- **Math**
(*https://www.mersenneforum.org/forumdisplay.php?f=8*)

- - **3-tuples and 4-tuples**
(*https://www.mersenneforum.org/showthread.php?t=26359*)

3-tuples and 4-tuplesHi all,
Prime Constellations are a special case of k-tuples. I had my computer do 3 calculations for k-tuples with patterns [0,2,6]; [0,4,6] and [0,2,6,8] These are for The Online Encyclopedia of Integer Sequences. I extend the tables from 1,000 to 10,000 numbers. prime constellations with 3 numbers [URL="http://oeis.org/A022004"]http://oeis.org/A022004[/URL] [URL="http://oeis.org/A022005"]http://oeis.org/A022005[/URL] prime constellations with 4 numbers [URL="http://oeis.org/A007530"]http://oeis.org/A007530[/URL] Right now, the OEIS is judging my .b files. Wish me luck. Matt |

But why?
Thomas Nicely's tables [B]from 1999[/B] had shown billions of quads. Why extend it to 10000? [CODE] Table 1. Counts of prime quadruplets and estimates of Brun's B_4 constant. ====================================================================== x pi_4(x) delta_4(x) S_4(x) F_4(x) ====================================================================== 10 1 10.29 0.510689310689311 0.964070321217938 100 2 11.60 0.789976586880612 0.846649213196690 1000 5 11.49 0.853473194253130 0.870265083531968 10000 12 12.17 0.863733192400183 0.870817270689693 10^05 38 14.88 0.867011003684134 0.870638051768363 10^06 166 17.68 0.868379532753497 0.870478518913352 10^07 899 -36.05 0.869267876960829 0.870589687487152 10^08 4768 -33.36 0.869705293632323 0.870590803418512 10^09 28388 8.84 0.869966856425087 0.870588778250229 10^10 180529 545.93 0.870134891176928 0.870588272187457 10^11 1209318 638.22 0.870247695545365 0.870588327409023 10^12 8398278 -3699.97 0.870326020813441 0.870588394083423 10^13 60070590 4848.36 0.870382016088034 0.870588379770569 10^14 441296836 -6103.68 0.870423153466140 0.870588379781931 2.0e+14 807947960 2717.36 0.870433368925933 0.870588379517423 3.0e+14 1151928827 -12660.14 0.870438957019776 0.870588379757893 4.0e+14 1482125418 -15032.60 0.870442759816539 0.870588379787802 5.0e+14 1802539207 -23557.26 0.870445621161320 0.870588379871401 6.0e+14 2115416076 -35177.17 0.870447903679533 0.870588379961704 7.0e+14 2422194981 -49882.89 0.870449795732922 0.870588380059497 8.0e+14 2723839871 -35301.69 0.870451407176393 0.870588379983029 9.0e+14 3021126140 -38141.52 0.870452807976233 0.870588379996686 1.0e+15 3314576487 -26197.22 0.870454044834374 0.870588379948604 1.1e+15 3604646822 -19485.07 0.870455150797010 0.870588379922608 1.2e+15 3891706125 -36034.00 0.870456149967533 0.870588379981021 1.3e+15 4175985018 -18182.67 0.870457060200978 0.870588379923299 1.4e+15 4457782901 -24552.75 0.870457895584737 0.870588379943262 1.5e+15 4737286827 -38254.45 0.870458666969910 0.870588379980055 1.6e+15 5014641832 -29496.94 0.870459383002448 0.870588379958289 ======================================================================[/CODE] Computing 10000 triplets or quads on the fly would be likely faster than fetching it from internet. |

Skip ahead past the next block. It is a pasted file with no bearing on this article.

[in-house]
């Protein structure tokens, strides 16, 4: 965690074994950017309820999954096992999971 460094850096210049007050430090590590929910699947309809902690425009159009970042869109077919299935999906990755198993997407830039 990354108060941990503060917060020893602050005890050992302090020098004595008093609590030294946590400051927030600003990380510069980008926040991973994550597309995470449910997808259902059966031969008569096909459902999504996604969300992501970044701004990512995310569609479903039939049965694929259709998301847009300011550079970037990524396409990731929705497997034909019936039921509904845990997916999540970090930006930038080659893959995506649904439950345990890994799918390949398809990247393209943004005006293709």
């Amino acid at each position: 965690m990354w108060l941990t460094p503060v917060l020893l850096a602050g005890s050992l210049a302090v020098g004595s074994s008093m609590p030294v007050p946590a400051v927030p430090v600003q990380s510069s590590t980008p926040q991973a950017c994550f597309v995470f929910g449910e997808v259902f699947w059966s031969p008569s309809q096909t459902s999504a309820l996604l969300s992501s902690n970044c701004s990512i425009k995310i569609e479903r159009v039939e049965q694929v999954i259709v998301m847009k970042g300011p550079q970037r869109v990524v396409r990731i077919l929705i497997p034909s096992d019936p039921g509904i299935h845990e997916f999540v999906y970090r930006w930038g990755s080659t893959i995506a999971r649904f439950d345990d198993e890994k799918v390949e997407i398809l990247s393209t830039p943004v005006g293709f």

Hi again,
Extending the tables from 1,000 to 10,000 potentially makes it more useful for other people. It may be easy for you to calculate these numbers, but it may be difficult for some people. You may have seen my webpage on prime constellations - [URL="https://sites.google.com/site/primeconstellations/"]https://sites.google.com/site/primeconstellations/[/URL] Regards, Matt |